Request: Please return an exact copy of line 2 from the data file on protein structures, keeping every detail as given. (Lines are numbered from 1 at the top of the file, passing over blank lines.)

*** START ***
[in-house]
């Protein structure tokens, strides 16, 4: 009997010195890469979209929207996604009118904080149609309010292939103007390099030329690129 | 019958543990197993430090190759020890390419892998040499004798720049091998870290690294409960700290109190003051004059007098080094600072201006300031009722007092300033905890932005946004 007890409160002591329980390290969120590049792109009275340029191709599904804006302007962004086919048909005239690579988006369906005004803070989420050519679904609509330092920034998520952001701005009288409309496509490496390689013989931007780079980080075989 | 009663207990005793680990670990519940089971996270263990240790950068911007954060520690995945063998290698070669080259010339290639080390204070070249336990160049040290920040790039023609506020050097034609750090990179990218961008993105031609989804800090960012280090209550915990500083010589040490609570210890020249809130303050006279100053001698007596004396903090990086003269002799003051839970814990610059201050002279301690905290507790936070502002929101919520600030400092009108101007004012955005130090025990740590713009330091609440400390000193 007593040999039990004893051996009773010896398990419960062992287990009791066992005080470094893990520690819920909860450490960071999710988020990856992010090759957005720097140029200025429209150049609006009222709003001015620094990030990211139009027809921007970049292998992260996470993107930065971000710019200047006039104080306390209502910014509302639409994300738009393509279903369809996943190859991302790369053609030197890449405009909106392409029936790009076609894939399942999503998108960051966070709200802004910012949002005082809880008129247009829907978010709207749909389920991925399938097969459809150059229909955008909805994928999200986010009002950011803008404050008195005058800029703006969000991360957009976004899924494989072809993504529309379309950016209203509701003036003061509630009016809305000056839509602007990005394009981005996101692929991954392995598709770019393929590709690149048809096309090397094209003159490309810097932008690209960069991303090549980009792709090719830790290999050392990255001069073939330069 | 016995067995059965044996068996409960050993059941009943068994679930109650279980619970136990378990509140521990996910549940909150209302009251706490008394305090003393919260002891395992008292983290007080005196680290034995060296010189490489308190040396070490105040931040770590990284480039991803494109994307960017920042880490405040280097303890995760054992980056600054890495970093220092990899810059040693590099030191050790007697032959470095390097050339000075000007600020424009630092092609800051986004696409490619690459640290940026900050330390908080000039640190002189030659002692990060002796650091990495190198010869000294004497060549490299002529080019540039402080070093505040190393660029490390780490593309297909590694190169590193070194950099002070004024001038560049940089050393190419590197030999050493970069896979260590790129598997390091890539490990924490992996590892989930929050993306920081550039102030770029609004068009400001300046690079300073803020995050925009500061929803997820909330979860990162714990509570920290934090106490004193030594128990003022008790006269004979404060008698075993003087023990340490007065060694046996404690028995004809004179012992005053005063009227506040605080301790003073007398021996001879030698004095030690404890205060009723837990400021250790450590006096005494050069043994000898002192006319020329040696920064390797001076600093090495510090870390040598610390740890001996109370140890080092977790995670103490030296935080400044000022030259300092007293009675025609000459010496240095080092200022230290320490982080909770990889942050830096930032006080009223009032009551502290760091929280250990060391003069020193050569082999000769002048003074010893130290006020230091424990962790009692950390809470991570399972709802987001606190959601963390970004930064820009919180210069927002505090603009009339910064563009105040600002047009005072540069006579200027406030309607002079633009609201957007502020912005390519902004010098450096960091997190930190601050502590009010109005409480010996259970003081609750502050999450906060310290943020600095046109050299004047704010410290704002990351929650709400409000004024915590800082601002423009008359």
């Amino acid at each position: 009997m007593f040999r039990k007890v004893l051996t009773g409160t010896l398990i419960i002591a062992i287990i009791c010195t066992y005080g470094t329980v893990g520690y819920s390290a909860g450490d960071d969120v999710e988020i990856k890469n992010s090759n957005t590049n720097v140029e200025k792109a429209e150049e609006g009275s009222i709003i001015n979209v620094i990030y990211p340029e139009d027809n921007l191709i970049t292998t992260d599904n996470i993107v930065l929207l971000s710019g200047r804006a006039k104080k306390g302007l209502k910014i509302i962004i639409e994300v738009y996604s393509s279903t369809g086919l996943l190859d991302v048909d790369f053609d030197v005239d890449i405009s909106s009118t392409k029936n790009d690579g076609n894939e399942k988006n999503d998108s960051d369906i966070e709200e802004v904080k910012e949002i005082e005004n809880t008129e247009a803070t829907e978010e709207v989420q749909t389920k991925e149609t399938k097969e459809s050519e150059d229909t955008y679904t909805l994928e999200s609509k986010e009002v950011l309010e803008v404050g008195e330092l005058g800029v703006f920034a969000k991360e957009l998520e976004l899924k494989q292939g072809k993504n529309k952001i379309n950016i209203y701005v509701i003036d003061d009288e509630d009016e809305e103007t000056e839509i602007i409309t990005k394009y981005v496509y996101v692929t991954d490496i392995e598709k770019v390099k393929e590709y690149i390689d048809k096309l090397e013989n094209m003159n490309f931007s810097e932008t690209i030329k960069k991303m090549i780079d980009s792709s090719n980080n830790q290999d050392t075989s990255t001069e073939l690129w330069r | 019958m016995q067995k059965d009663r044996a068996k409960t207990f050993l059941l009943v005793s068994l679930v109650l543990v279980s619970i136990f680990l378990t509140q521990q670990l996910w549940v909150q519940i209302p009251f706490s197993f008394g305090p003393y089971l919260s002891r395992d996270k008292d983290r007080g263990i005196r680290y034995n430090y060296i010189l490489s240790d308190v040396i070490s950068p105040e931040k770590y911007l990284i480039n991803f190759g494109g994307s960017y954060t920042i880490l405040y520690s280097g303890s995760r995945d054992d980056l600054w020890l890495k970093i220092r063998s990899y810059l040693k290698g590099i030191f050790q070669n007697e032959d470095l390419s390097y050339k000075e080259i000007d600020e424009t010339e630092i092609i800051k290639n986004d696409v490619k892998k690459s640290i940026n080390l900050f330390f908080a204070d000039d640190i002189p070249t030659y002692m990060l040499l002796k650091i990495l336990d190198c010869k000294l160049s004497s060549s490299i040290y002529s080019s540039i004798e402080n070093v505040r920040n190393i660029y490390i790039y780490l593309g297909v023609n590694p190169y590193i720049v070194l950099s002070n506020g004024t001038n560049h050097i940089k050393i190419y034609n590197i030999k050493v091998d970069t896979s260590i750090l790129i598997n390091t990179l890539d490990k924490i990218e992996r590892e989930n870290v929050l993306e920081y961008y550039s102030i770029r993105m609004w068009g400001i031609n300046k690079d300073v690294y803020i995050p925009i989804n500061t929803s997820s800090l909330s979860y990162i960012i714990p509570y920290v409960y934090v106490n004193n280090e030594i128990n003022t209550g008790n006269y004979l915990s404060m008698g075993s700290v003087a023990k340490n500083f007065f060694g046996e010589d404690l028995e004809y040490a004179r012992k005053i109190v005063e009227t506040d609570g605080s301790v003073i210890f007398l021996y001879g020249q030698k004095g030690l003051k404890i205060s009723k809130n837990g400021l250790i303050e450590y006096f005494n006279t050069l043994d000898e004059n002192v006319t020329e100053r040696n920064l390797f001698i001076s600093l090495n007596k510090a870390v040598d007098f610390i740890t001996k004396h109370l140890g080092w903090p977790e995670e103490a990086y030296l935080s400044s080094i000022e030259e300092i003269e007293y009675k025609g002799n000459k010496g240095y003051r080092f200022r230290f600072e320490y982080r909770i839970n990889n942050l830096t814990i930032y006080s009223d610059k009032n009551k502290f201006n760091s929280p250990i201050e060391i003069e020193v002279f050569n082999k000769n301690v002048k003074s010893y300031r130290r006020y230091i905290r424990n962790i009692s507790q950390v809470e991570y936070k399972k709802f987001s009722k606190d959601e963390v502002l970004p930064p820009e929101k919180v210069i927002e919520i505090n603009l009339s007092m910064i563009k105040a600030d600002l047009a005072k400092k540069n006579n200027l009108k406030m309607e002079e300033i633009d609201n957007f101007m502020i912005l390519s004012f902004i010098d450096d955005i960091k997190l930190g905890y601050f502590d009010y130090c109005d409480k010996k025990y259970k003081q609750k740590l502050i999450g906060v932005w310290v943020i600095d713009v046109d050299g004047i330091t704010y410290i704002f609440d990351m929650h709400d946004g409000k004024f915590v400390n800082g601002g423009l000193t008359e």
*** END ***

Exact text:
């Protein structure tokens, strides 16, 4: 009997010195890469979209929207996604009118904080149609309010292939103007390099030329690129 | 019958543990197993430090190759020890390419892998040499004798720049091998870290690294409960700290109190003051004059007098080094600072201006300031009722007092300033905890932005946004 007890409160002591329980390290969120590049792109009275340029191709599904804006302007962004086919048909005239690579988006369906005004803070989420050519679904609509330092920034998520952001701005009288409309496509490496390689013989931007780079980080075989 | 009663207990005793680990670990519940089971996270263990240790950068911007954060520690995945063998290698070669080259010339290639080390204070070249336990160049040290920040790039023609506020050097034609750090990179990218961008993105031609989804800090960012280090209550915990500083010589040490609570210890020249809130303050006279100053001698007596004396903090990086003269002799003051839970814990610059201050002279301690905290507790936070502002929101919520600030400092009108101007004012955005130090025990740590713009330091609440400390000193 007593040999039990004893051996009773010896398990419960062992287990009791066992005080470094893990520690819920909860450490960071999710988020990856992010090759957005720097140029200025429209150049609006009222709003001015620094990030990211139009027809921007970049292998992260996470993107930065971000710019200047006039104080306390209502910014509302639409994300738009393509279903369809996943190859991302790369053609030197890449405009909106392409029936790009076609894939399942999503998108960051966070709200802004910012949002005082809880008129247009829907978010709207749909389920991925399938097969459809150059229909955008909805994928999200986010009002950011803008404050008195005058800029703006969000991360957009976004899924494989072809993504529309379309950016209203509701003036003061509630009016809305000056839509602007990005394009981005996101692929991954392995598709770019393929590709690149048809096309090397094209003159490309810097932008690209960069991303090549980009792709090719830790290999050392990255001069073939330069 | 016995067995059965044996068996409960050993059941009943068994679930109650279980619970136990378990509140521990996910549940909150209302009251706490008394305090003393919260002891395992008292983290007080005196680290034995060296010189490489308190040396070490105040931040770590990284480039991803494109994307960017920042880490405040280097303890995760054992980056600054890495970093220092990899810059040693590099030191050790007697032959470095390097050339000075000007600020424009630092092609800051986004696409490619690459640290940026900050330390908080000039640190002189030659002692990060002796650091990495190198010869000294004497060549490299002529080019540039402080070093505040190393660029490390780490593309297909590694190169590193070194950099002070004024001038560049940089050393190419590197030999050493970069896979260590790129598997390091890539490990924490992996590892989930929050993306920081550039102030770029609004068009400001300046690079300073803020995050925009500061929803997820909330979860990162714990509570920290934090106490004193030594128990003022008790006269004979404060008698075993003087023990340490007065060694046996404690028995004809004179012992005053005063009227506040605080301790003073007398021996001879030698004095030690404890205060009723837990400021250790450590006096005494050069043994000898002192006319020329040696920064390797001076600093090495510090870390040598610390740890001996109370140890080092977790995670103490030296935080400044000022030259300092007293009675025609000459010496240095080092200022230290320490982080909770990889942050830096930032006080009223009032009551502290760091929280250990060391003069020193050569082999000769002048003074010893130290006020230091424990962790009692950390809470991570399972709802987001606190959601963390970004930064820009919180210069927002505090603009009339910064563009105040600002047009005072540069006579200027406030309607002079633009609201957007502020912005390519902004010098450096960091997190930190601050502590009010109005409480010996259970003081609750502050999450906060310290943020600095046109050299004047704010410290704002990351929650709400409000004024915590800082601002423009008359």